Hubble Shows Milky Way is Destined for Head-on Collision with Andromeda Galaxy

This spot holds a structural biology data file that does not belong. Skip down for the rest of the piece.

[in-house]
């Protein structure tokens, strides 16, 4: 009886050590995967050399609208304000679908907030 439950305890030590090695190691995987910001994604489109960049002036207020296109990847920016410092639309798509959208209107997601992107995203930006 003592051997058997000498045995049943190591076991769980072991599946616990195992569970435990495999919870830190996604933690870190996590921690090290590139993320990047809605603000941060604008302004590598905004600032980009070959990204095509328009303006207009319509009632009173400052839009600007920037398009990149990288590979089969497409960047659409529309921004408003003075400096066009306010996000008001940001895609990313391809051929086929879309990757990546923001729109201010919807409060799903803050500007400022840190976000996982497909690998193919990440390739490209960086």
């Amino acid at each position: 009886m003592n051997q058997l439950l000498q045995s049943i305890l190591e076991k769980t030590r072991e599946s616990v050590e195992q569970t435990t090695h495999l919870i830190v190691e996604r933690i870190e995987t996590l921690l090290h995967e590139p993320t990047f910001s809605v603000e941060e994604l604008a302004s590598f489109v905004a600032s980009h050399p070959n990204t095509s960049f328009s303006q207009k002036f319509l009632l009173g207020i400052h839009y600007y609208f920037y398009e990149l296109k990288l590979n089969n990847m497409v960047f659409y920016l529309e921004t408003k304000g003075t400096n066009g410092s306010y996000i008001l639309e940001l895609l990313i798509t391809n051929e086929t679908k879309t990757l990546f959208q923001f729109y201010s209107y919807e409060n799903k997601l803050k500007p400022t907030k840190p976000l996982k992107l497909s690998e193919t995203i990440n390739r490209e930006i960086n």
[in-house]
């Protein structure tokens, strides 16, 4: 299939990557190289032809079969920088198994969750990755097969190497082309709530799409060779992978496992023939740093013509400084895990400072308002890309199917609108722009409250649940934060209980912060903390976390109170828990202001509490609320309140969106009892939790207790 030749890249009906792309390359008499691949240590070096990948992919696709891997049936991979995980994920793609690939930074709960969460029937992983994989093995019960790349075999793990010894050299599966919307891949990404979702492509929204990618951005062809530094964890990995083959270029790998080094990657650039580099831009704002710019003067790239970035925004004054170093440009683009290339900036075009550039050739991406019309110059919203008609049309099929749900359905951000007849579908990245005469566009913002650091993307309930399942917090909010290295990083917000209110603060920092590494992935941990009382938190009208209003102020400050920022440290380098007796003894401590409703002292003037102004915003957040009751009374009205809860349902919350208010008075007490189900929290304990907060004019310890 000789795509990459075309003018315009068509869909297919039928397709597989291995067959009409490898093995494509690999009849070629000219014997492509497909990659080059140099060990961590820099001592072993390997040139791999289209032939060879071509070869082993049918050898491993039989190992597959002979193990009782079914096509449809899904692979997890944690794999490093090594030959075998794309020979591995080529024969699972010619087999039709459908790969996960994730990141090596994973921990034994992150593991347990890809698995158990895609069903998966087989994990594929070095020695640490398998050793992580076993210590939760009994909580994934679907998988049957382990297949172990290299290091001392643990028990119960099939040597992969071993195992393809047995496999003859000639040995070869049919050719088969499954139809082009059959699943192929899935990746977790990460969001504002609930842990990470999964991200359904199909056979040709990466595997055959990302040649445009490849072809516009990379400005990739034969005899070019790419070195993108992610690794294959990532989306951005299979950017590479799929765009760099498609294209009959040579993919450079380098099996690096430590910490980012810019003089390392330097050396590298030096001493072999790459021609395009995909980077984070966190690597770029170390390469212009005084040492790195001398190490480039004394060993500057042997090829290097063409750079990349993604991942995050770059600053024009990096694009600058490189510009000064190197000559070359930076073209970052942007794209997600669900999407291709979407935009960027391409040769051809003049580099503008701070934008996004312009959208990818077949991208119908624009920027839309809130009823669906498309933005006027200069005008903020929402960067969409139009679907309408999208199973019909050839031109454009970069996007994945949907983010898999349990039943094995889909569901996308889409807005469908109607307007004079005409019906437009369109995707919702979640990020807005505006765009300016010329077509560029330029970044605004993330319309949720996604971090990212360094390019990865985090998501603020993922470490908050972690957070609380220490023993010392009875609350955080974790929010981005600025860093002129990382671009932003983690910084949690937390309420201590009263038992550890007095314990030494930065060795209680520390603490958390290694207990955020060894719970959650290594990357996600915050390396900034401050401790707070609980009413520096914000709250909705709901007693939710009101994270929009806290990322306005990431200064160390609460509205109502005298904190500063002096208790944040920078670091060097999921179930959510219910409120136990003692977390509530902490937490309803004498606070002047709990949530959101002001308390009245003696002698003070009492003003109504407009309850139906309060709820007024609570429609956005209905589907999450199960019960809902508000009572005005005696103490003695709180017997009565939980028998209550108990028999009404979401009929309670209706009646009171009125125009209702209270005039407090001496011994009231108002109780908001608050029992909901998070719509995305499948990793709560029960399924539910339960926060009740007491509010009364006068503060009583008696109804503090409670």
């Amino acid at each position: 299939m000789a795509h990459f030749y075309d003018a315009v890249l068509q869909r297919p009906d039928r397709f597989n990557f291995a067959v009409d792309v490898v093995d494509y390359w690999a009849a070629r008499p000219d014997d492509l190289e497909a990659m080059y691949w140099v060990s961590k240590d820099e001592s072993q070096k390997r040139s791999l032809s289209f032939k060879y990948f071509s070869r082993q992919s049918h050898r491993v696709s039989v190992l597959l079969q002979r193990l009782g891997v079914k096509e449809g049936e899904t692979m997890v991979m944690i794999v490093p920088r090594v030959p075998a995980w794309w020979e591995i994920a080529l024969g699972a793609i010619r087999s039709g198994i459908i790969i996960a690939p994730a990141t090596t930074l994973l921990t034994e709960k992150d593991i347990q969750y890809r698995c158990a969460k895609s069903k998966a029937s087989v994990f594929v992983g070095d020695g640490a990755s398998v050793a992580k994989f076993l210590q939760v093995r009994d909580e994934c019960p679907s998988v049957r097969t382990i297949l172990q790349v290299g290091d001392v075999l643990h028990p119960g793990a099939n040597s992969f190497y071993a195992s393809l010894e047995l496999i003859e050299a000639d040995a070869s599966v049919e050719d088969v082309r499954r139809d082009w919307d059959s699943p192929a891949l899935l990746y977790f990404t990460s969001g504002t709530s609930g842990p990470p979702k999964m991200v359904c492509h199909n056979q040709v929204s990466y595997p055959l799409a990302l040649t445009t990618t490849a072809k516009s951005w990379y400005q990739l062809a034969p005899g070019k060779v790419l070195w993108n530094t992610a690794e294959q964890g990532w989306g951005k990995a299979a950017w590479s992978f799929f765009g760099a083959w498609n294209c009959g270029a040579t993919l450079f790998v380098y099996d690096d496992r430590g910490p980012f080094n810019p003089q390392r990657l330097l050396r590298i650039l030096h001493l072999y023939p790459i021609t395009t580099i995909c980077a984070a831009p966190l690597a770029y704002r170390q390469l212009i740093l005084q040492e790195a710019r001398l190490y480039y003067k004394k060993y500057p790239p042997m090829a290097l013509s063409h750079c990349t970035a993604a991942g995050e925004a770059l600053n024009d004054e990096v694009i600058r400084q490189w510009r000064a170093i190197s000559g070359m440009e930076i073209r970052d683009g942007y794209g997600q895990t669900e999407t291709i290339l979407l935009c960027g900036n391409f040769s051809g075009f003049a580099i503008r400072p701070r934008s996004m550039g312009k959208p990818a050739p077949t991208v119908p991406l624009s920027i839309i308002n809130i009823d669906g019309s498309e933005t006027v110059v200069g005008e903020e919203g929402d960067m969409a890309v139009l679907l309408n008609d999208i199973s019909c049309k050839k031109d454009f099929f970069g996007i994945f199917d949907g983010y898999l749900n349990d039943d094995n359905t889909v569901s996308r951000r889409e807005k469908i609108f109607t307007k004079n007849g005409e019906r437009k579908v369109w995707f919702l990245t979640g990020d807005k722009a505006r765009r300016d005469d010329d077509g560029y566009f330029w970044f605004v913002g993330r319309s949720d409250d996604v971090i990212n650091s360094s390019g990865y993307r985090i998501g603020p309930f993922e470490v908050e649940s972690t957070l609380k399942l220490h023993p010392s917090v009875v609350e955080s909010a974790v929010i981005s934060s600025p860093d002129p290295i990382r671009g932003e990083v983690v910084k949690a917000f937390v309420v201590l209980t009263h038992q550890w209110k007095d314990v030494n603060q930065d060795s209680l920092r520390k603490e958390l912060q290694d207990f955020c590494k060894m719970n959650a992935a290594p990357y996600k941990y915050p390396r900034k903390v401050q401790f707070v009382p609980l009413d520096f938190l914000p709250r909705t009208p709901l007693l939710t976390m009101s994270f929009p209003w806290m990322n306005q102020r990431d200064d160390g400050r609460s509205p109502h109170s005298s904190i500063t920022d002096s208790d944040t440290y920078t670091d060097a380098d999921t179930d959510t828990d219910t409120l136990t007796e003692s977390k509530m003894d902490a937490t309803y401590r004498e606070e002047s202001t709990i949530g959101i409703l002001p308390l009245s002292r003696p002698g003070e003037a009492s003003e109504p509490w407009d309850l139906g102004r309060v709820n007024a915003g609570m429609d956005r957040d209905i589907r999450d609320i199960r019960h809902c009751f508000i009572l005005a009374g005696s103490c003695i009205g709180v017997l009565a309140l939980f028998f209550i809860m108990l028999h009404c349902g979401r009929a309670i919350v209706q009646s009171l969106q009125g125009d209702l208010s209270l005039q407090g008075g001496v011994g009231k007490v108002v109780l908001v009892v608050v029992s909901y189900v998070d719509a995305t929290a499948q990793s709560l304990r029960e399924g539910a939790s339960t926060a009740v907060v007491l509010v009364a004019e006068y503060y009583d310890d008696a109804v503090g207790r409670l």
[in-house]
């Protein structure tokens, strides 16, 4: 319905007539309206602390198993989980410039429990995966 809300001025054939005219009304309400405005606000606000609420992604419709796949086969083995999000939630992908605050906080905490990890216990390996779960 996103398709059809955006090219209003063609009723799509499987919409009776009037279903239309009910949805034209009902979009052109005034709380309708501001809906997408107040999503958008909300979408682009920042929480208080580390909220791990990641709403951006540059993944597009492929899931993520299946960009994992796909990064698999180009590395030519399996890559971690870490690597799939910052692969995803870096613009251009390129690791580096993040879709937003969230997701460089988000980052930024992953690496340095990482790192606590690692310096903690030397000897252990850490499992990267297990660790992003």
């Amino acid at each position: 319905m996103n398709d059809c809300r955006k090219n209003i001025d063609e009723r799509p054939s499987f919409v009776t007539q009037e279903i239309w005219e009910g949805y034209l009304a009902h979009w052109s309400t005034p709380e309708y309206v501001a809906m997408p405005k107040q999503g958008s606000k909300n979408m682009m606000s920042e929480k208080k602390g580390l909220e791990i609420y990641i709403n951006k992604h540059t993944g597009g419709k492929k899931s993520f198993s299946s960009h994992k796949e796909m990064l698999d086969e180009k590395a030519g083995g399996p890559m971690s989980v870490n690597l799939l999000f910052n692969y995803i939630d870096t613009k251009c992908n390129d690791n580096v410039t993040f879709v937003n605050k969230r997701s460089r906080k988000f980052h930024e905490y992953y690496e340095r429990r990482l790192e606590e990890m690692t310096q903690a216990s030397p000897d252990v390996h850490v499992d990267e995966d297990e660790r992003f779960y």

This video series of photo illustrations shows the predicted merger between our Milky Way galaxy and the neighboring Andromeda galaxy, as it will unfold over the next several billion years. The sequence is inspired by dynamical computer modeling of the inevitable future collision between the two galaxies. 1: Present Day – This is a nighttime view of the current sky, with the bright belt of our Milky Way. The Andromeda galaxy lies 2.5 million light-years away and looks like a faint spindle, several times the diameter of the full Moon. 2: 2 Billion Years – The disk of the approaching Andromeda galaxy is noticeably larger. 3: 3.75 Billion Years – Andromeda fills the field of view. The Milky Way begins to show distortion due to tidal pull from Andromeda. 4-5: 3.85-3.9 Billion Years – During the first close approach, the sky is ablaze with new star formation, which is evident in a plethora of emission nebulae and open young star clusters. 6: 4 Billion Years – After its first close pass, Andromeda is tidally stretched out. The Milky Way, too, becomes warped. 7: 5.1 Billion Years – During the second close passage, the cores of the Milky Way and Andromeda appear as a pair of bright lobes. Star-forming nebulae are much less prominent because the interstellar gas and dust has been significantly decreased by previous bursts of star formation. 8: 7 Billion Years – The merged galaxies form a huge elliptical galaxy, its bright core dominating the nighttime sky. Scoured of dust and gas, the newly merged elliptical galaxy no longer makes stars and no nebulae appear in the sky. The aging starry population is no longer concentrated along a plane, but instead fills an ellipsoidal volume. NOTE: These illustrations depict the view from about 25,000 light-years away from the center of the Milky Way. The future view from our solar system will most likely be markedly different, depending on how the Sun's orbit within the galaxy changes during the collision. Credit: NASA, ESA, Z. Levay, R. van der Marel, and G. Bacon (STScI), T. Hallas, and A. Mellinger